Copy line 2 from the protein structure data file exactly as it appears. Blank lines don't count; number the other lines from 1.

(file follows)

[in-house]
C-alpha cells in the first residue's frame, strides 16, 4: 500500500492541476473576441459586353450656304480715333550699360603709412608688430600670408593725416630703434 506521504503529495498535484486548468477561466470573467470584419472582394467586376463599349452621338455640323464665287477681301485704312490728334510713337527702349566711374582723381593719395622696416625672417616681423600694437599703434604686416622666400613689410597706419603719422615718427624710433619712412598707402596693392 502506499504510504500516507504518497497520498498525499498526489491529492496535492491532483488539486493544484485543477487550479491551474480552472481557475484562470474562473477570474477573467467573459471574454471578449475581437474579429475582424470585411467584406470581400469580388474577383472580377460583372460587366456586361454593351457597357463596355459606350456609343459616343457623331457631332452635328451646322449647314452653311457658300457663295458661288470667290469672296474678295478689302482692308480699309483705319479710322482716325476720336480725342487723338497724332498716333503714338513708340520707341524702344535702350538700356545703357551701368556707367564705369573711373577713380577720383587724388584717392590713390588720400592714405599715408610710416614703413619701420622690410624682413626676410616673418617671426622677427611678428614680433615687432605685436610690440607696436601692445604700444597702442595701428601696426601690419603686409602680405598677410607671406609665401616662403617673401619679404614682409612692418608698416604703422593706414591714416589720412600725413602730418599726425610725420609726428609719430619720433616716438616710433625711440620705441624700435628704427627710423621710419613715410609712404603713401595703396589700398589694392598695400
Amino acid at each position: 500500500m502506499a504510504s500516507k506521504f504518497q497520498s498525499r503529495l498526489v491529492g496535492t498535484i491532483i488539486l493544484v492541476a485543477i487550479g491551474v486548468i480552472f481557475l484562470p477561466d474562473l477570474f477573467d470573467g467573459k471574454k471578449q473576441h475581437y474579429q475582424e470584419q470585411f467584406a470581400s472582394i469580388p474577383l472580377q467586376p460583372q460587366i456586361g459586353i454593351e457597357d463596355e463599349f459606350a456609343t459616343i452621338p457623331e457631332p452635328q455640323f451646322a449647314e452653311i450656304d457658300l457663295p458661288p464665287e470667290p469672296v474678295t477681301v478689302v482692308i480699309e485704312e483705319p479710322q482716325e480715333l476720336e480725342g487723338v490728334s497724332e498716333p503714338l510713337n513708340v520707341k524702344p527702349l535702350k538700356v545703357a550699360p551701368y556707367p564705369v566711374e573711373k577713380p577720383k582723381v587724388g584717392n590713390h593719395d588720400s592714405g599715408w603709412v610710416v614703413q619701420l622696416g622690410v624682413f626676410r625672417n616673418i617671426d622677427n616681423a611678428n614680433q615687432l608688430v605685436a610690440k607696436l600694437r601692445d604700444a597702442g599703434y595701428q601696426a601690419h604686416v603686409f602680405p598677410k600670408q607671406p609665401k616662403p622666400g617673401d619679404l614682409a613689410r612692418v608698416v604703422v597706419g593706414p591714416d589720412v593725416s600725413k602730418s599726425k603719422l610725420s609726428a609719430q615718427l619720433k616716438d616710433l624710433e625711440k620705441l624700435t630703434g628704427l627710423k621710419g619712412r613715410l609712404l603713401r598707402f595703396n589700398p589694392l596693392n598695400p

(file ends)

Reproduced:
C-alpha cells in the first residue's frame, strides 16, 4: 500500500492541476473576441459586353450656304480715333550699360603709412608688430600670408593725416630703434 506521504503529495498535484486548468477561466470573467470584419472582394467586376463599349452621338455640323464665287477681301485704312490728334510713337527702349566711374582723381593719395622696416625672417616681423600694437599703434604686416622666400613689410597706419603719422615718427624710433619712412598707402596693392 502506499504510504500516507504518497497520498498525499498526489491529492496535492491532483488539486493544484485543477487550479491551474480552472481557475484562470474562473477570474477573467467573459471574454471578449475581437474579429475582424470585411467584406470581400469580388474577383472580377460583372460587366456586361454593351457597357463596355459606350456609343459616343457623331457631332452635328451646322449647314452653311457658300457663295458661288470667290469672296474678295478689302482692308480699309483705319479710322482716325476720336480725342487723338497724332498716333503714338513708340520707341524702344535702350538700356545703357551701368556707367564705369573711373577713380577720383587724388584717392590713390588720400592714405599715408610710416614703413619701420622690410624682413626676410616673418617671426622677427611678428614680433615687432605685436610690440607696436601692445604700444597702442595701428601696426601690419603686409602680405598677410607671406609665401616662403617673401619679404614682409612692418608698416604703422593706414591714416589720412600725413602730418599726425610725420609726428609719430619720433616716438616710433625711440620705441624700435628704427627710423621710419613715410609712404603713401595703396589700398589694392598695400